US prison system proposes total social media ban for inmates, sparking First Amendment concerns

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A hot potato: Should incarcerated individuals be allowed to use social media? The US federal prison system has proposed a change in its rules that would see prisoners who use these platforms punished. Even directing others to establish and use social media accounts on their behalf would be prohibited in some cases. Civil liberties advocates say this would infringe on the First Amendment rights of people both in and out of prison.

The federal Bureau of Prisons (BOP) earlier this year proposed a rule change that makes accessing, using, or maintaining social media accounts by prisoners a high-severity-level prohibited act considered to be on the same scale as fighting, blackmail, extortion, and bribery.

Federal inmates are already banned from using cell phones and restricted from accessing the Internet, Reuters reports.

The BOP argues that if an inmate’s Facebook account were being operated to convey content from the inmate himself, it would open the door to them communicating with a virtually unlimited number of individuals, including affiliated gang members and the victims of their crimes.

Inmates’ rights advocacy groups say that the rule would restrict the First Amendment rights of not only prisoners but also people who are not in BOP custody. Ebony Underwood, whose nonprofit We Got Us Now works with the children of incarcerated parents, called the social media proposal “archaic and so inhumane.”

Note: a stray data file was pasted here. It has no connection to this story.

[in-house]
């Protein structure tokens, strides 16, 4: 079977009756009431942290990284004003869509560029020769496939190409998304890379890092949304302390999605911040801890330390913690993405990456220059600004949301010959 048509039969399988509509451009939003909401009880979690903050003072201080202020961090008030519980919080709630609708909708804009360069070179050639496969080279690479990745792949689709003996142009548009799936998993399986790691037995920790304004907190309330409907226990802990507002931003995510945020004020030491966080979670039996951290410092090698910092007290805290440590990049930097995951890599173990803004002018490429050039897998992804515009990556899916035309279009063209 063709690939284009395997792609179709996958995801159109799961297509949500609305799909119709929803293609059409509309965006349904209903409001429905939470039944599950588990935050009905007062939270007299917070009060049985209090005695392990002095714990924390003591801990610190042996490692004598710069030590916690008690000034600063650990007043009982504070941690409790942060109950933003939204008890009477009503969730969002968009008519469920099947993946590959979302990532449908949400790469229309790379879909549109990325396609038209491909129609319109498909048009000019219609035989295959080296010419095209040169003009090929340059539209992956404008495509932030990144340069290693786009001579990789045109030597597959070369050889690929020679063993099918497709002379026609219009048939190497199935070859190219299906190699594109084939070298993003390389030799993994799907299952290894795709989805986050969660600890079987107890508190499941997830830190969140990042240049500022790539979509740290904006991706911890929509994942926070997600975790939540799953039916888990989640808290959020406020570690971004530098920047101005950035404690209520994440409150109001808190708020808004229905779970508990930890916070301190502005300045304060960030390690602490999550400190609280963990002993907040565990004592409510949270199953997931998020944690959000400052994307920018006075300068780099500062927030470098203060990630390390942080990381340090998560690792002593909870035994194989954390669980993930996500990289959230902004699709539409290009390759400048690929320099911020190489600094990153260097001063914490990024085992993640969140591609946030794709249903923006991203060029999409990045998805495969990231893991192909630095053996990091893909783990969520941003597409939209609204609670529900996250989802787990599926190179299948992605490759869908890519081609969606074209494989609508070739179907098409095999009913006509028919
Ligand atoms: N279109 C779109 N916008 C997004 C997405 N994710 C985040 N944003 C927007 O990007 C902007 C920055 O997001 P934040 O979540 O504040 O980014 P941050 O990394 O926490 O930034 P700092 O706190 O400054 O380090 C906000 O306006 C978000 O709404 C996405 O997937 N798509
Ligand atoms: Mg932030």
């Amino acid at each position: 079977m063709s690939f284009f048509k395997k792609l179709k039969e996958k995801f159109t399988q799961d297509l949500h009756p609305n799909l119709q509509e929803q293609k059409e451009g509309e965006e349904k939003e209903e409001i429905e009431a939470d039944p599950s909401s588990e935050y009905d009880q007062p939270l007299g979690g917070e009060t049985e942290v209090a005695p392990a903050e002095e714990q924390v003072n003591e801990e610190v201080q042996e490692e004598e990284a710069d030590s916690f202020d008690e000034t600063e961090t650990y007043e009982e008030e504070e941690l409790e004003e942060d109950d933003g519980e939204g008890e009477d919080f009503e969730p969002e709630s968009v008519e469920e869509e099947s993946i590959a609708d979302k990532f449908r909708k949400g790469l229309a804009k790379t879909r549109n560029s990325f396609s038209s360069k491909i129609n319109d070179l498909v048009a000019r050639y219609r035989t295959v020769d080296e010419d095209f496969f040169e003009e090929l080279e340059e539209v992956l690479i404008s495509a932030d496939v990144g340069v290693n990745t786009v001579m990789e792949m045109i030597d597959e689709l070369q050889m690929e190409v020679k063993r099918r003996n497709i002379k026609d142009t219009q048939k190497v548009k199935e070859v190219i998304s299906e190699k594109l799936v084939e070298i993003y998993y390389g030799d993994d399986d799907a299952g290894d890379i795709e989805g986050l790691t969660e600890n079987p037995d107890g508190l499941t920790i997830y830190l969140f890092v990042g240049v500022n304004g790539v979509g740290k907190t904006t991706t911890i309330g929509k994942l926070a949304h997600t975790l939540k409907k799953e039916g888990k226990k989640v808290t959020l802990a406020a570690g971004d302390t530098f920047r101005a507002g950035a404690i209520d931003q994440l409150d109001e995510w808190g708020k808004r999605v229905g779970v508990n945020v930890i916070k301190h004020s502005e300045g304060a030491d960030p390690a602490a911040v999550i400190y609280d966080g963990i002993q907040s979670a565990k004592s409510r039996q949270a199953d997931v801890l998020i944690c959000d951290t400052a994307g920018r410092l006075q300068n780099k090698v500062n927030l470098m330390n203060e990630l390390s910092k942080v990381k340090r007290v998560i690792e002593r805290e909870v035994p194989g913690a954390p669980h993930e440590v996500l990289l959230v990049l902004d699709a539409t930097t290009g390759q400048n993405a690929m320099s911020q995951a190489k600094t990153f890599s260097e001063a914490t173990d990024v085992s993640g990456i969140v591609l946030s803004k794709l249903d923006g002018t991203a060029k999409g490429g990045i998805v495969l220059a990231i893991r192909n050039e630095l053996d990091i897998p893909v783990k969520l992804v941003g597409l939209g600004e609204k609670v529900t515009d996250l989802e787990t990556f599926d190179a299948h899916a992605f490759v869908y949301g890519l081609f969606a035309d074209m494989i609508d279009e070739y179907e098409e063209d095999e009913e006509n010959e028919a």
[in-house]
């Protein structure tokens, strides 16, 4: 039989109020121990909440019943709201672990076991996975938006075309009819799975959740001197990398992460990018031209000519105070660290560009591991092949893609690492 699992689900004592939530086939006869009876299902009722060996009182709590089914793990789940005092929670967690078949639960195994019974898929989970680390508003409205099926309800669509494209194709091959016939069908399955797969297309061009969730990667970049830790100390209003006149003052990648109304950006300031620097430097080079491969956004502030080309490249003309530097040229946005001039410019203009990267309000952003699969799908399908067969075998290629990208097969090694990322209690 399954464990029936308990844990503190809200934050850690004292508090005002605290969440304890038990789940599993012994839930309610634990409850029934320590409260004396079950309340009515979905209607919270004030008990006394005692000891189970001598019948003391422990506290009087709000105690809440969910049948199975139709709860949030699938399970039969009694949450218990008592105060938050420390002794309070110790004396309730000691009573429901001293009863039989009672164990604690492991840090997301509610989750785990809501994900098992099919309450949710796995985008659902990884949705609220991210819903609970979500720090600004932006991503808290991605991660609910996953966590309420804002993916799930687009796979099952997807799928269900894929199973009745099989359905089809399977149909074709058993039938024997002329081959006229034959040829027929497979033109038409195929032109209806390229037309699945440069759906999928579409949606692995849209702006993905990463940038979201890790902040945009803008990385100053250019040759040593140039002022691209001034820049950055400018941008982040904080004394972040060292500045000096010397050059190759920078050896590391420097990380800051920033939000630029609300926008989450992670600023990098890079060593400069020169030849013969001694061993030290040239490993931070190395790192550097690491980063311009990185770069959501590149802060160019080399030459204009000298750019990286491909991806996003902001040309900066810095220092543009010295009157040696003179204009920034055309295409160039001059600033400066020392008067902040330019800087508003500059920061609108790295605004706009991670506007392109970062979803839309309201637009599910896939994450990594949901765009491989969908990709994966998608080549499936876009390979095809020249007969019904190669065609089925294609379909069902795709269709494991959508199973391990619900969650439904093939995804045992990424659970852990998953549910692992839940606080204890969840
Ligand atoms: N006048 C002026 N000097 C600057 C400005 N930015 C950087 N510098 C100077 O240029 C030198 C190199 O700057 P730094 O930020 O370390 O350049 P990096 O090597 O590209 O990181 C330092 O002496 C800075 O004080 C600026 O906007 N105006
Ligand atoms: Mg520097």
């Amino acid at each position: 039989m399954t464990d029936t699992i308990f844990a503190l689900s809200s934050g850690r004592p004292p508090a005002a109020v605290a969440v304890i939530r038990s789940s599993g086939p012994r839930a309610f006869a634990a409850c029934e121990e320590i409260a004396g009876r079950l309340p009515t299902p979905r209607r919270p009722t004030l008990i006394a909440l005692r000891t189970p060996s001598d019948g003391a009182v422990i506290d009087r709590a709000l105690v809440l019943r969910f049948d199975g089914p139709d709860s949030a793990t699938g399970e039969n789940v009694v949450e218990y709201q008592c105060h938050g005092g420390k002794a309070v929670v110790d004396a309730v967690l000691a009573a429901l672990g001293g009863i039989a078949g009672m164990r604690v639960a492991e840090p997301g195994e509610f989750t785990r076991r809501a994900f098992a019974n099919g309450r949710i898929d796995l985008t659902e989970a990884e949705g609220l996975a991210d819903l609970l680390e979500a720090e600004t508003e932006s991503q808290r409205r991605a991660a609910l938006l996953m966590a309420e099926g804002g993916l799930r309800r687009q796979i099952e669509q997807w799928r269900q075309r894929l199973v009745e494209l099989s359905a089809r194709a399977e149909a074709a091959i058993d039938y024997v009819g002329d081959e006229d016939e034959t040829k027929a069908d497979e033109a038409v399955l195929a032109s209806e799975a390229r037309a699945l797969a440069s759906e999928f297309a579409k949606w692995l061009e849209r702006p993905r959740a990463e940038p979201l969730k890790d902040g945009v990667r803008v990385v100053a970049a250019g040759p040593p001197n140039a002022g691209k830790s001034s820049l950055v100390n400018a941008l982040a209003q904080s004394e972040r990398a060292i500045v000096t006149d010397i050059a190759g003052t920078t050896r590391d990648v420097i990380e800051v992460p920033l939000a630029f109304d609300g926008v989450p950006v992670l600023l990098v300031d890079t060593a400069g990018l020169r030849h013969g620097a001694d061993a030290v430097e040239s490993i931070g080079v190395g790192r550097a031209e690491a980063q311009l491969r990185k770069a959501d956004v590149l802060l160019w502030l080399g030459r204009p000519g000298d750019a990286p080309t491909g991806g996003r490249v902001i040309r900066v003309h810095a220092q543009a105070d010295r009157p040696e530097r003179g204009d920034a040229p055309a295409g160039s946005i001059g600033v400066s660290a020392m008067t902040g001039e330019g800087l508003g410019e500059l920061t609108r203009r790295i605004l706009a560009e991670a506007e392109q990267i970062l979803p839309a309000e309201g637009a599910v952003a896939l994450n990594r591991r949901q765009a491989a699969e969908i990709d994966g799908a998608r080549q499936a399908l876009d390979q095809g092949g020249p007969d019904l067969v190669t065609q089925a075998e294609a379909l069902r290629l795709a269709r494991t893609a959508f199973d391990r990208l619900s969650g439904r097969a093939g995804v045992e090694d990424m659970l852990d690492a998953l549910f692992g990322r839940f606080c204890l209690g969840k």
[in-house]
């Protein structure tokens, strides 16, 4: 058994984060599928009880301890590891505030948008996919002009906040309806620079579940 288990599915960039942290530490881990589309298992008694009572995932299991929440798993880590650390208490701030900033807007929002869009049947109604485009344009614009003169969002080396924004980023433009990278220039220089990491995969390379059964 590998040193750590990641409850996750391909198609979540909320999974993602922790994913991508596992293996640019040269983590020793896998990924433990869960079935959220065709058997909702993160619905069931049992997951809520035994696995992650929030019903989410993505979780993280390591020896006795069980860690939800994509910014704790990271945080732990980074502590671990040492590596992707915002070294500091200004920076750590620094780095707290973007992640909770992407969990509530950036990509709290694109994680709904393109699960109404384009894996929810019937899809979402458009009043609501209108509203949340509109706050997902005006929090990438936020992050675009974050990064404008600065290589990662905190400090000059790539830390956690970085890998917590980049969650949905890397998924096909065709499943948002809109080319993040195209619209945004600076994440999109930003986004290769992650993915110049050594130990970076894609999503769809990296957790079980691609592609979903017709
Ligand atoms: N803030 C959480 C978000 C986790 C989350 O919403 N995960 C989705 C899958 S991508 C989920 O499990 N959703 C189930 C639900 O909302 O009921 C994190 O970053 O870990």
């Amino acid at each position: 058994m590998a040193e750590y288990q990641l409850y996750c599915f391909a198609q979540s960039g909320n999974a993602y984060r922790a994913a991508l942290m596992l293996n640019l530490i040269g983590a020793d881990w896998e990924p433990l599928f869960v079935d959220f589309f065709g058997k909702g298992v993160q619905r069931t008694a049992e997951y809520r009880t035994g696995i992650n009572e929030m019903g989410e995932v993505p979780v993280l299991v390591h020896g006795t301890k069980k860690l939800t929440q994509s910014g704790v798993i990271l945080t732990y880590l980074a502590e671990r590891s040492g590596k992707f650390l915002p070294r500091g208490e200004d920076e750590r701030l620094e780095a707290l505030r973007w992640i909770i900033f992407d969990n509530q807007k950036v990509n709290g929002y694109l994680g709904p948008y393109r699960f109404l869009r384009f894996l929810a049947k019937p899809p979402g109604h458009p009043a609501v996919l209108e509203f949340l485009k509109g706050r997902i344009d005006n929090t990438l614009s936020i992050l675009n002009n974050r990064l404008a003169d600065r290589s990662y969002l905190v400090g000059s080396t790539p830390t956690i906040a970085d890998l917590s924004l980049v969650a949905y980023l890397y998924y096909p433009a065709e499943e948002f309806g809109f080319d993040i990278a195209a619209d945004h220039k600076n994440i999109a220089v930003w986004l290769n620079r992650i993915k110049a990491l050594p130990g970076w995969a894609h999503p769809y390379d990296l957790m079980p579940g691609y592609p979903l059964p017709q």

“Social media has been an avenue for so many young people in my community to be able to advocate for our parents,” she added.

Advocates say that the rules could stop people from making posts about inmates in case it leads to a serious punishment such as a longer prison term, solitary confinement, or a deduction of good time credits.

A separate part of the proposed rule change would enable the Bureau to target and eliminate inmates’ use of fund transfer services like CashApp. When inmates use these services to send and receive money, Bureau staff are unable to monitor the transfers due to the platforms’ use of encryption.

Back in 2021, it was discovered that Facebook was testing an app that helps prisoners transition back into society. We’ve heard little else about the Re-Entry app since then, though there are other apps that offer similar services.

Masthead: vickens_dan

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